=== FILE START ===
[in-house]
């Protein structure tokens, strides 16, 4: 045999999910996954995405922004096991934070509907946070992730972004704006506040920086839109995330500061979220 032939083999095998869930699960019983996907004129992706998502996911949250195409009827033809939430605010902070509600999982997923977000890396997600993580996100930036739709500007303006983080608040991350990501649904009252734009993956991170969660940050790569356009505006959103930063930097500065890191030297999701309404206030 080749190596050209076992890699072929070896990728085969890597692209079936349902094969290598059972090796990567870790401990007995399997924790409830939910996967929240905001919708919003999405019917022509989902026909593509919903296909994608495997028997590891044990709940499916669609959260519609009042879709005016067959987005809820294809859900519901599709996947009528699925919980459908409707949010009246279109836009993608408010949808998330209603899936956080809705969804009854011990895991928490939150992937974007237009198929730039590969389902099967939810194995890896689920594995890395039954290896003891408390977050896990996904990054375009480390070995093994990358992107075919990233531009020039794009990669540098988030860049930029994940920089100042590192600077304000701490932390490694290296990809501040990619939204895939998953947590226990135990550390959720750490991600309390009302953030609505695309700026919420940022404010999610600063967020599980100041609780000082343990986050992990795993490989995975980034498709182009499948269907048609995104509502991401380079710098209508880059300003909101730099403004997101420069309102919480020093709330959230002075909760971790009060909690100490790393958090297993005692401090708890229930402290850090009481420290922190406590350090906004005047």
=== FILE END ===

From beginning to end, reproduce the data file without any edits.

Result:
[in-house]
């Protein structure tokens, strides 16, 4: 045999999910996954995405922004096991934070509907946070992730972004704006506040920086839109995330500061979220 032939083999095998869930699960019983996907004129992706998502996911949250195409009827033809939430605010902070509600999982997923977000890396997600993580996100930036739709500007303006983080608040991350990501649904009252734009993956991170969660940050790569356009505006959103930063930097500065890191030297999701309404206030 080749190596050209076992890699072929070896990728085969890597692209079936349902094969290598059972090796990567870790401990007995399997924790409830939910996967929240905001919708919003999405019917022509989902026909593509919903296909994608495997028997590891044990709940499916669609959260519609009042879709005016067959987005809820294809859900519901599709996947009528699925919980459908409707949010009246279109836009993608408010949808998330209603899936956080809705969804009854011990895991928490939150992937974007237009198929730039590969389902099967939810194995890896689920594995890395039954290896003891408390977050896990996904990054375009480390070995093994990358992107075919990233531009020039794009990669540098988030860049930029994940920089100042590192600077304000701490932390490694290296990809501040990619939204895939998953947590226990135990550390959720750490991600309390009302953030609505695309700026919420940022404010999610600063967020599980100041609780000082343990986050992990795993490989995975980034498709182009499948269907048609995104509502991401380079710098209508880059300003909101730099403004997101420069309102919480020093709330959230002075909760971790009060909690100490790393958090297993005692401090708890229930402290850090009481420290922190406590350090906004005047």